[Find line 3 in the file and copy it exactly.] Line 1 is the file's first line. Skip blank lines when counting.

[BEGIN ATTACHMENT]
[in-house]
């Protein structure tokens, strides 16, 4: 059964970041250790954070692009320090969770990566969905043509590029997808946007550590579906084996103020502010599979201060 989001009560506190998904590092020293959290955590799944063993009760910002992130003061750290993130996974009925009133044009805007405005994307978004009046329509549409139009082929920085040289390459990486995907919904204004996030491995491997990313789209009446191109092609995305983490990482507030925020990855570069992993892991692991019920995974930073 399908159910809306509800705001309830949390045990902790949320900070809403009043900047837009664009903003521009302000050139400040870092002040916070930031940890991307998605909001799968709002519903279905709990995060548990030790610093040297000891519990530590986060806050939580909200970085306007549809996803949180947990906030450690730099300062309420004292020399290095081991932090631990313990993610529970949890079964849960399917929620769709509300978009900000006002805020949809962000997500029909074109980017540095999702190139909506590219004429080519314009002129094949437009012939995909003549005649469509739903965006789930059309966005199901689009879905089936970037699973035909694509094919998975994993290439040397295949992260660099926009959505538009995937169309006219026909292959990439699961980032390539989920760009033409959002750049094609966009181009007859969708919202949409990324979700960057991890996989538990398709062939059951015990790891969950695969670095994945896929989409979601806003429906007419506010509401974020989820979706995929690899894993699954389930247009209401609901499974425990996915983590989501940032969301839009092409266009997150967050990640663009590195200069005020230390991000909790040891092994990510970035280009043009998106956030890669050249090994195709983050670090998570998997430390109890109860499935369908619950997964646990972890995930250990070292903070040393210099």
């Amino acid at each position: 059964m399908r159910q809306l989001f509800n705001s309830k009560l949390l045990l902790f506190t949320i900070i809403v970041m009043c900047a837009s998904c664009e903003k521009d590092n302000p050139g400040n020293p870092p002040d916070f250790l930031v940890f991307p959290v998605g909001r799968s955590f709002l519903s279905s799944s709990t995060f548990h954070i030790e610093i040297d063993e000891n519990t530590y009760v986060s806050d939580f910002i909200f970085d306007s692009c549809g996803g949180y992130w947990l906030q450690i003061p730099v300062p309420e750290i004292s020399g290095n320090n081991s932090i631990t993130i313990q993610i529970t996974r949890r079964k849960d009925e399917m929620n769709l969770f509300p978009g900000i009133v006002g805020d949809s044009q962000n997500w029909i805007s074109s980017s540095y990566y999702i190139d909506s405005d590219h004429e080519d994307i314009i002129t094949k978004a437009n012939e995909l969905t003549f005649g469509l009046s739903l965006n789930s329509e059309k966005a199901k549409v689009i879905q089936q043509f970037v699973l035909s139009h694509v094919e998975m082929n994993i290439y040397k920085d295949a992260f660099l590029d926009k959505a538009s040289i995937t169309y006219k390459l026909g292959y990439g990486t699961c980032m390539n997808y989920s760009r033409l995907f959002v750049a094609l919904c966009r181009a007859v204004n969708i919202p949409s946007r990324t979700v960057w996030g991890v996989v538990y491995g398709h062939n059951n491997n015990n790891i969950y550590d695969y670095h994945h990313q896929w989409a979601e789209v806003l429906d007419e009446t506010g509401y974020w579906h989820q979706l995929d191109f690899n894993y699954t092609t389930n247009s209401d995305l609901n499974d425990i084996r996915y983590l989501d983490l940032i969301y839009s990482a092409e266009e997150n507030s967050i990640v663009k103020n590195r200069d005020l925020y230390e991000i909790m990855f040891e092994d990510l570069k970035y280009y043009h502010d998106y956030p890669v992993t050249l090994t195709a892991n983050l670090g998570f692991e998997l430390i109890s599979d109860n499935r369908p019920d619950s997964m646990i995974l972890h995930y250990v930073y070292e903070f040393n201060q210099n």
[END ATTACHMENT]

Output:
């Amino acid at each position: 059964m399908r159910q809306l989001f509800n705001s309830k009560l949390l045990l902790f506190t949320i900070i809403v970041m009043c900047a837009s998904c664009e903003k521009d590092n302000p050139g400040n020293p870092p002040d916070f250790l930031v940890f991307p959290v998605g909001r799968s955590f709002l519903s279905s799944s709990t995060f548990h954070i030790e610093i040297d063993e000891n519990t530590y009760v986060s806050d939580f910002i909200f970085d306007s692009c549809g996803g949180y992130w947990l906030q450690i003061p730099v300062p309420e750290i004292s020399g290095n320090n081991s932090i631990t993130i313990q993610i529970t996974r949890r079964k849960d009925e399917m929620n769709l969770f509300p978009g900000i009133v006002g805020d949809s044009q962000n997500w029909i805007s074109s980017s540095y990566y999702i190139d909506s405005d590219h004429e080519d994307i314009i002129t094949k978004a437009n012939e995909l969905t003549f005649g469509l009046s739903l965006n789930s329509e059309k966005a199901k549409v689009i879905q089936q043509f970037v699973l035909s139009h694509v094919e998975m082929n994993i290439y040397k920085d295949a992260f660099l590029d926009k959505a538009s040289i995937t169309y006219k390459l026909g292959y990439g990486t699961c980032m390539n997808y989920s760009r033409l995907f959002v750049a094609l919904c966009r181009a007859v204004n969708i919202p949409s946007r990324t979700v960057w996030g991890v996989v538990y491995g398709h062939n059951n491997n015990n790891i969950y550590d695969y670095h994945h990313q896929w989409a979601e789209v806003l429906d007419e009446t506010g509401y974020w579906h989820q979706l995929d191109f690899n894993y699954t092609t389930n247009s209401d995305l609901n499974d425990i084996r996915y983590l989501d983490l940032i969301y839009s990482a092409e266009e997150n507030s967050i990640v663009k103020n590195r200069d005020l925020y230390e991000i909790m990855f040891e092994d990510l570069k970035y280009y043009h502010d998106y956030p890669v992993t050249l090994t195709a892991n983050l670090g998570f692991e998997l430390i109890s599979d109860n499935r369908p019920d619950s997964m646990i995974l972890h995930y250990v930073y070292e903070f040393n201060q210099n």